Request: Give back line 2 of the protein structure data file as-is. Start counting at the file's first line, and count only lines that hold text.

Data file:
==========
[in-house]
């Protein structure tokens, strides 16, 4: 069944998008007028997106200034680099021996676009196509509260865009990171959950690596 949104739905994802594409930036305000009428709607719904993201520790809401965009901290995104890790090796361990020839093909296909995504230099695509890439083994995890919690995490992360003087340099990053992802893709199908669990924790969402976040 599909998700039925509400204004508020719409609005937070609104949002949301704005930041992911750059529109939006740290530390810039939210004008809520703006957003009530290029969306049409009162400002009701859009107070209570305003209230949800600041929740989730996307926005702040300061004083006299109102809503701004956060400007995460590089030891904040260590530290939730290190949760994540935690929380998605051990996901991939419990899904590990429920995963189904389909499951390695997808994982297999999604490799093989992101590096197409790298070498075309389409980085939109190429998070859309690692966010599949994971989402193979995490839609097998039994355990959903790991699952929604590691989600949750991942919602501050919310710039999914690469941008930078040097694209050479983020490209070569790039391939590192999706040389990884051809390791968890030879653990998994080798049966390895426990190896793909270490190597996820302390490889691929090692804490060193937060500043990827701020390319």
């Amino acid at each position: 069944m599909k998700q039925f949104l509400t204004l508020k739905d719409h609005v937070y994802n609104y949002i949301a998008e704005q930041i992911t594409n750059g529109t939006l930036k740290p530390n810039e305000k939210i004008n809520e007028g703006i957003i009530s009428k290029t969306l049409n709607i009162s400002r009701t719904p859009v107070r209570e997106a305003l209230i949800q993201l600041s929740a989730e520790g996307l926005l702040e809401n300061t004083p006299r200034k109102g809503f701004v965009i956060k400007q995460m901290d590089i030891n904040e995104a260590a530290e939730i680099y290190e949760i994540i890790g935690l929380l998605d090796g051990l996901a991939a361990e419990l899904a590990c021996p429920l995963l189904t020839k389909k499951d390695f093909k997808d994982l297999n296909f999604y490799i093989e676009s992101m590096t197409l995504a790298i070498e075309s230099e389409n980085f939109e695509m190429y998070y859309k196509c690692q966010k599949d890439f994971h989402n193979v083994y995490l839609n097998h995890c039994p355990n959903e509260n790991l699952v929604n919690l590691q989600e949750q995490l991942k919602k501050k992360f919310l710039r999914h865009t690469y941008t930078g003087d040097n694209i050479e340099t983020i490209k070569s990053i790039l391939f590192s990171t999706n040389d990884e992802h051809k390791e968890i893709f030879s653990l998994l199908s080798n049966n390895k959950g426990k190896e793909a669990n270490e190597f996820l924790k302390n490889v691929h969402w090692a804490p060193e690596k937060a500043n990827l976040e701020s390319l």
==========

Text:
């Protein structure tokens, strides 16, 4: 069944998008007028997106200034680099021996676009196509509260865009990171959950690596 949104739905994802594409930036305000009428709607719904993201520790809401965009901290995104890790090796361990020839093909296909995504230099695509890439083994995890919690995490992360003087340099990053992802893709199908669990924790969402976040 599909998700039925509400204004508020719409609005937070609104949002949301704005930041992911750059529109939006740290530390810039939210004008809520703006957003009530290029969306049409009162400002009701859009107070209570305003209230949800600041929740989730996307926005702040300061004083006299109102809503701004956060400007995460590089030891904040260590530290939730290190949760994540935690929380998605051990996901991939419990899904590990429920995963189904389909499951390695997808994982297999999604490799093989992101590096197409790298070498075309389409980085939109190429998070859309690692966010599949994971989402193979995490839609097998039994355990959903790991699952929604590691989600949750991942919602501050919310710039999914690469941008930078040097694209050479983020490209070569790039391939590192999706040389990884051809390791968890030879653990998994080798049966390895426990190896793909270490190597996820302390490889691929090692804490060193937060500043990827701020390319």